Endymion: Sound Census

Our rating 
5.0 out of 5 star rating 5.0

COMPOSERS: Baille,Bainbridge,Butler,Cashian,Cowie,Duddell,Elias,Fox,Fujikura etc
WORKS: British Chamber Music by Baille, Bainbridge, Butler, Cashian, Cowie, Duddell, Elias, Fox, Fujikura etc
PERFORMER: Endymion/Quentin Poole


It is typical of Endymion, that marvellous champion of new (and old) chamber music, that the ensemble’s 30th birthday prompted no retrospective but a look to the future.

Sound Census is a collection of newly commissioned works from 22 British composers, ranging from long-established figures like Maxwell Davies and Bainbridge, to talented young voices such as Joana Bailie and Naomi Pinnock.

The pieces are mostly about five minutes long, though Dai Fujikura’s diaphanous Inkling for solo trumpet and Colin Matthews’s Scherzetto are barely half that, while the quixotic currents of Edward Cowie’s Magma Psalm push 10 minutes.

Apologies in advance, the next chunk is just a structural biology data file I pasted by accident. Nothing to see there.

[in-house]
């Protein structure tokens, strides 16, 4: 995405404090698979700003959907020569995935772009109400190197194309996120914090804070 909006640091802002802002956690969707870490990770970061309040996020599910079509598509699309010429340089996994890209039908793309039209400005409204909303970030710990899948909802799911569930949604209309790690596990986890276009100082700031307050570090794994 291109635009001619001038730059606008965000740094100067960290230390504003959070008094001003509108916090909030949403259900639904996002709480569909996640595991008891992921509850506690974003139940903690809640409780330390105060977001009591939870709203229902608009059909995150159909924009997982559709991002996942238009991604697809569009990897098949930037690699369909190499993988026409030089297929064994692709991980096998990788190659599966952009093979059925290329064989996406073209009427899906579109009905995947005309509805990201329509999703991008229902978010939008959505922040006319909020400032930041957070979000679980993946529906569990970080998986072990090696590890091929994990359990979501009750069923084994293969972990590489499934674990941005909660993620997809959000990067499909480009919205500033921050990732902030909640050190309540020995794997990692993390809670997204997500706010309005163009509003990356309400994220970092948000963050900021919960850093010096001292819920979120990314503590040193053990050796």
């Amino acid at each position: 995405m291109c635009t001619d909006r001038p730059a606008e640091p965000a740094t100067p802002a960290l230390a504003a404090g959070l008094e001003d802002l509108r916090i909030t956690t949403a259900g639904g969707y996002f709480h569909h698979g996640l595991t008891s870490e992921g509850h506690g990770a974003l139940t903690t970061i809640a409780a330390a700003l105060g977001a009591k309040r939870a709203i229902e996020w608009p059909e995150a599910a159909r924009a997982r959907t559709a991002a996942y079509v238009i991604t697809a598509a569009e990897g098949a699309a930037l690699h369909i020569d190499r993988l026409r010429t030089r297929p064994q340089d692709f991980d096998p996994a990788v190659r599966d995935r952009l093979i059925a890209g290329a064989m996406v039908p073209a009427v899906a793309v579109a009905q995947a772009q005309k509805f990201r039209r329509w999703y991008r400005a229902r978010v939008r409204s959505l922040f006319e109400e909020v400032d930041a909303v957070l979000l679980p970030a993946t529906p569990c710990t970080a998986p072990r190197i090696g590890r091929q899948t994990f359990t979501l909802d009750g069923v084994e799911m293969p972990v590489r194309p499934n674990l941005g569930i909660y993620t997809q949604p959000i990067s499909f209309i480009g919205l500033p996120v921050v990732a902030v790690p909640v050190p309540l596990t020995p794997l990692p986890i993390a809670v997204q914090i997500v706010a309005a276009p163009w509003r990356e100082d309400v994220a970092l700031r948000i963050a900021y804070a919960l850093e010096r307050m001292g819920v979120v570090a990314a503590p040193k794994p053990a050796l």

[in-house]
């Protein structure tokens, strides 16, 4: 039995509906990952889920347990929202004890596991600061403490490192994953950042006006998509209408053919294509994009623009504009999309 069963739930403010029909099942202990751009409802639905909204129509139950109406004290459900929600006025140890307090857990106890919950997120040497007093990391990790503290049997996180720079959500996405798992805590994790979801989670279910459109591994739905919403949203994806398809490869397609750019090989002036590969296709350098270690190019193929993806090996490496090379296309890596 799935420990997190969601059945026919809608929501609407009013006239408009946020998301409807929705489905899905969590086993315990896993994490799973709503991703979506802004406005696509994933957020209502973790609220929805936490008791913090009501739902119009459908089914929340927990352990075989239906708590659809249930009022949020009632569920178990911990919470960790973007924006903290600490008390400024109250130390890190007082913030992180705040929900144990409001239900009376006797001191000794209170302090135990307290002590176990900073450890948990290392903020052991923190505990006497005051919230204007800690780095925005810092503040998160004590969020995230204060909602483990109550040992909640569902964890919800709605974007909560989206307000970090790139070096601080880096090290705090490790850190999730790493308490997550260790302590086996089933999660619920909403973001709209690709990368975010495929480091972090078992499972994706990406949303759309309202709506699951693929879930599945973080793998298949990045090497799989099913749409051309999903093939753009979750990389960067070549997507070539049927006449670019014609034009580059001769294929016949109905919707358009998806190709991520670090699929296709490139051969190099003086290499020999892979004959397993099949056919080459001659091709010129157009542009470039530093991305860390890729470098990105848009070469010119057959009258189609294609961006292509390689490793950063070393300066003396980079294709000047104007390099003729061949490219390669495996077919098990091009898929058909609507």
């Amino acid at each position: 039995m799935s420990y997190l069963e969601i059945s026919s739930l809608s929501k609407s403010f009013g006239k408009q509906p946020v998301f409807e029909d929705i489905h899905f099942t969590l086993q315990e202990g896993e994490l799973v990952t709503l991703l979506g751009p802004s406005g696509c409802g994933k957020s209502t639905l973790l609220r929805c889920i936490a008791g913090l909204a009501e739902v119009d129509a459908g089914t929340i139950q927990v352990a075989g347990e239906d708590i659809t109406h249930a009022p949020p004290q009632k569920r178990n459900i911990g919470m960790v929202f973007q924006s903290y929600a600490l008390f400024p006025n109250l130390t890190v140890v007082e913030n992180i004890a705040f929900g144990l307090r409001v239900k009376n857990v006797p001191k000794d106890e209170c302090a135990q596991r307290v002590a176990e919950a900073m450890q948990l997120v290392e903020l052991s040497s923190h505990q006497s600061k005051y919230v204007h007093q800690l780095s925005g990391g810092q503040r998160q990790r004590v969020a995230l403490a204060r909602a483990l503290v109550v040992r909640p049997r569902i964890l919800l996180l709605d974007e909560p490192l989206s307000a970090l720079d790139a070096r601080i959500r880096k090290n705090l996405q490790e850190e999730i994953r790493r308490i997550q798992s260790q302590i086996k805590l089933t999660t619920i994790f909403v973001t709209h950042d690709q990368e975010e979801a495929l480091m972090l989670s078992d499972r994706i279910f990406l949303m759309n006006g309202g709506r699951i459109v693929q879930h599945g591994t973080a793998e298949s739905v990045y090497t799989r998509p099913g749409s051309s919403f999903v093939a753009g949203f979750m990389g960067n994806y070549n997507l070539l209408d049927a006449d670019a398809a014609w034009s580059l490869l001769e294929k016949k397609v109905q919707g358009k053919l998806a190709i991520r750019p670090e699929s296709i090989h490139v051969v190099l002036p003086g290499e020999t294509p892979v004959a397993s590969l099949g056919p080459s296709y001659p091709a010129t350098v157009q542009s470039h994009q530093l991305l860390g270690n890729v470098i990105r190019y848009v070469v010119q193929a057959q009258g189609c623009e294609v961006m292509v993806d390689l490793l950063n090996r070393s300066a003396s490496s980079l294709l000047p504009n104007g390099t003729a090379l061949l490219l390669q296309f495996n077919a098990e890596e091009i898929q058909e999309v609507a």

Several of these miniatures suspend notions of passing time, not least Melinda Maxwell’s hauntingly beautiful Singla Rock, and the mesmerising timbral transformations of A Study in Daylight by Christopher Fox. Others, like James Weeks’s The Peckham Harmony, are joyously forthright.

Philip Venables’s Fight Music opens in similarly feisty manner, but, when the rage is exhausted, a defiant cello line belies the composer’s description of the work as ‘absurdist cartoon horror’ to create a moving conclusion.


It almost goes without saying that the Endymion players are first-rate advocates for these works. Like the The NMC Songbook, there is a diversity of approach from composers young and not so young here, suggesting British music is in a state of vibrant health. Christopher Dingle